Two counter narrative campaigns were used to target young people who could be potentially radicalized by the propaganda of Islamic State or such groups (a third looked at right-wing extremists in the US). The first US-based campaign included a video titled “The Bullet or the Ballot” and was shared on Facebook, Twitter and YouTube. It reached almost half a million Facebook users leading to more than ten thousand interactions in terms of “likes,” “shares” and comments.
Harakat-ut-Taleem was the second campaign aimed at dissuading potential recruits of the Taliban in Pakistan. For security reasons, an anonymous group ran the campaign in Pakistan. This second campaign used Urdu as the language of the video. The Facebook reach of the video was more than two hundred thousand views leading to over four thousand interactions.
The Pakistani campaign is of particular relevance to Bangladesh. The proliferation of social media among Bangladeshi middle and upper middle class youth is self-evident. This is the part of the cyberspace where militant propaganda is the easy to find. The educated youth targeted for recruiting by the terrorist groups are frequent visitors to social media. Campaigns adopted in Bangla can be effective counter narrative in this space.
A noticeable characteristic of these counter narratives is the non-governmental creation and implementation of the campaigns. The researchers avoided any association with the government in order to not taint the messages with any state support. The non-government nature of the counter narrative campaigns enhance the legitimacy of the intervention to the target audience, that is, the young people seeking spiritual and political directions.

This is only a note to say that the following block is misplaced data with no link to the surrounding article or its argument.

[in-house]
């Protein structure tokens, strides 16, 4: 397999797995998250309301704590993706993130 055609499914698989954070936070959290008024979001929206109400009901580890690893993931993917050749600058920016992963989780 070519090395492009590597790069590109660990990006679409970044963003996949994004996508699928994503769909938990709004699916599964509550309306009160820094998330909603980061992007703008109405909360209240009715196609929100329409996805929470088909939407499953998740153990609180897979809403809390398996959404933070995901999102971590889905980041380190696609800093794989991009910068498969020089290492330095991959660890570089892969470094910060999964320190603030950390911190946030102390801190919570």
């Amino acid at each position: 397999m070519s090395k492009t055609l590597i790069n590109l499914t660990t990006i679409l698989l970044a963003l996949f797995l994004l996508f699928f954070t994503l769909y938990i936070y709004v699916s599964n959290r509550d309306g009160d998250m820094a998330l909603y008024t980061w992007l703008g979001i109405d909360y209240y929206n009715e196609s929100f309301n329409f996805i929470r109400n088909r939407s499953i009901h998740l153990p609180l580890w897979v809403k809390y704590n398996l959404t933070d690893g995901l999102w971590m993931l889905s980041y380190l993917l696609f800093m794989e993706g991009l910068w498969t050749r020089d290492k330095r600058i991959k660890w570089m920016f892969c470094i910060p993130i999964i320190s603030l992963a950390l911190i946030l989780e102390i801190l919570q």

Amanullah offered me several insights from campaigns that have been conducted by his organization in several countries. First and foremost, the content of the counter narrative must be built using real and compelling messages. In the Harakat-ut-Taleem campaign in Pakistan, former extremists provided the content and participated in the message. This may be hard to do in Bangladesh at present. However, the messages must address the issues that motivate potential radicalization.
This takes us to the second insight. The motivations for radicalization can be categorized into push and pull factors. Push factors include corruption in our society and a lack of opportunity to make a difference in the society while the pull factors include state building which happens to be the biggest draw for the Islamic State. Counter narratives must address these motivations.
The third insight was about the Internet based software used in the campaigns to target potential would be extremists. These targeting tools were digital applications already in existence and used by technology giants such as Google and Facebook for marketing purposes. Therefore, no new software would be necessary to launch such counter narrative campaigns in Bangladesh. However, “there is need for capacity building before successful campaigns can be launched,” Amanullah suggested to me in a video conference. “People have to be trained to create and deliver the counter narratives.”
After the recent carnages in Gulshan and Sholakia, we need to engage in such capacity building to provide an alternative explanation of the world to potential extremists among us.
The writer is a Fulbright Fellow and Professor in California State University